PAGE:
With heightened interest in psilocybin’s potential to treat opioid addiction, depression, and end-of-life anxiety in the terminally ill, across the United States there is growing momentum behind movements seeking to decriminalize and legalize psilocybin. As a UCLA political science graduate originating from the UK, here I share my experiences working for Decriminalize California, a Beckley Foundation-backed open-source effort to decriminalize psilocybin in the Golden State.
In the heat of August last year, I ascended the escalator from the depths of the Hollywood & Vine Metro station and walked down the Hollywood Walk of Fame, past numerous strip clubs, the Capitol Records building, and the Church of Scientology headquarters, to a large 1960s-era apartment building in Whitley Heights that housed the nerve center of a new statewide political campaign to decriminalize psilocybin (the active component in “magic mushrooms”) in California, aptly named Decriminalize California. Only a few weeks prior, I had signed up to help with the campaign and, on a whim, I decided to attend a volunteer orientation day.
I was welcomed into a bright, clean, and airy room, the walls of which were neatly adorned with posters, including Pop Chart Lab’s Various Varieties of Fruits and Various Varieties of Vegetables, as well as printouts of slides explaining the biological action and pathways of psychedelic substances in the body, and a large AAA wall map of the Los Angeles metropolitan area, beneath which was a “control center” of sorts, a computer with three large monitors, and, opposite this, another computer attached to a smart TV that was used for video conferencing.
On one table were stacks of books, such as Psilocybin Mushrooms Legal Defenses by William Brodovich, and a binder full of business cards. At another table was a volunteer methodically using a badge press to make pin badges bearing the organization’s logo. As my first task, I was asked to read a chapter on statewide initiatives in the Guide to California Government by the League of Women Voters. Much of this I remembered from a course on California politics that I had taken at UCLA the previous year.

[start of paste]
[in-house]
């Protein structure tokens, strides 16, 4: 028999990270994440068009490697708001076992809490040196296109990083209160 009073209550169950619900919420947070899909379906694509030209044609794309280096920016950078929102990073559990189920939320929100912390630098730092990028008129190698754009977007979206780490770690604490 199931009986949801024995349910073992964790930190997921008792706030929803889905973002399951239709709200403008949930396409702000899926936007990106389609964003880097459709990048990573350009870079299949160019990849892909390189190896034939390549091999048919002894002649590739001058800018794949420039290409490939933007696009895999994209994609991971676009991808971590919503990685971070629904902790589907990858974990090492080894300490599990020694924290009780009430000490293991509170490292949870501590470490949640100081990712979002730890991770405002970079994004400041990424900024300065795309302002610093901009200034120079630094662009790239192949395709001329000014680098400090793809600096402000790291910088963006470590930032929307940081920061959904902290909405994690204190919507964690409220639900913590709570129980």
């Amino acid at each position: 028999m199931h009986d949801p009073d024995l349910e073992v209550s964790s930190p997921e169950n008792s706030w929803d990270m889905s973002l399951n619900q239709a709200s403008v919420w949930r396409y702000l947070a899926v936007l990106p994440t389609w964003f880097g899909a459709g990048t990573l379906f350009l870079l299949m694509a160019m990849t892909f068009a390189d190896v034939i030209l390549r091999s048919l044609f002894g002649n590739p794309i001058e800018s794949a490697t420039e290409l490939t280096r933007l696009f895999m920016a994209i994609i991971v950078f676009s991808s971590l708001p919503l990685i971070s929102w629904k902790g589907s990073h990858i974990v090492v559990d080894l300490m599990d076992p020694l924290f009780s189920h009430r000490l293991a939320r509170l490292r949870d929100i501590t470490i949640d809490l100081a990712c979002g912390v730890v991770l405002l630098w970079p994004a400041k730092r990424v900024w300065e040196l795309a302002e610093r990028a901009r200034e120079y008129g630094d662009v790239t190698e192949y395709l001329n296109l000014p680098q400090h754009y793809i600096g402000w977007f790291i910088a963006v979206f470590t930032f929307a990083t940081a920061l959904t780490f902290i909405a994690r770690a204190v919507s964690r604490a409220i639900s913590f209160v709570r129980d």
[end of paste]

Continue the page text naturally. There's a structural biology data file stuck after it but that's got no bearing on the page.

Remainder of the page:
A Bold Approach
Although “decriminalization” typically means removing the legal penalties associated with personal possession of a drug, Decriminalize California’s broad and liberal language would also allow retail sales and commercial cultivation, as well as spiritual, religious, medical, and therapeutic use of psilocybin. It would also enable those convicted of past psilocybin-related crimes to have their sentences reviewed and, when appropriate, have their criminal records expunged.
The state’s constitutionally enshrined “right of initiative” has, since 1911, enabled Californians to put policies directly to the voters. The campaign would need to circulate its proposed legislation as a petition and collect over 620,000 valid signatures from registered voters (five percent of the number of votes cast in the last gubernatorial election) over a six-month period to qualify the measure for the upcoming ballot, where its fate would be decided by California’s twenty million registered voters. It was a Herculean task facing the campaign, one which would cost several million dollars; to make things even more difficult, due to California’s antiquated laws on citizens’ initiatives, the campaign would need to collect signatures in ink—electronic signatures were not allowed.
The choice to operate such a campaign out of a private residence was one of many unorthodox tactics designed to cut costs. The campaign’s director Ryan Munevar had had great success in legalizing cannabis sales and production in local jurisdictions, most recently in Northern California. Through a combination of embedding signature clipboards in popular businesses and focusing on areas with high foot-traffic, Munevar was able to bring the cost-per-signature down to just pennies, with the entire effort costing only a few thousand dollars.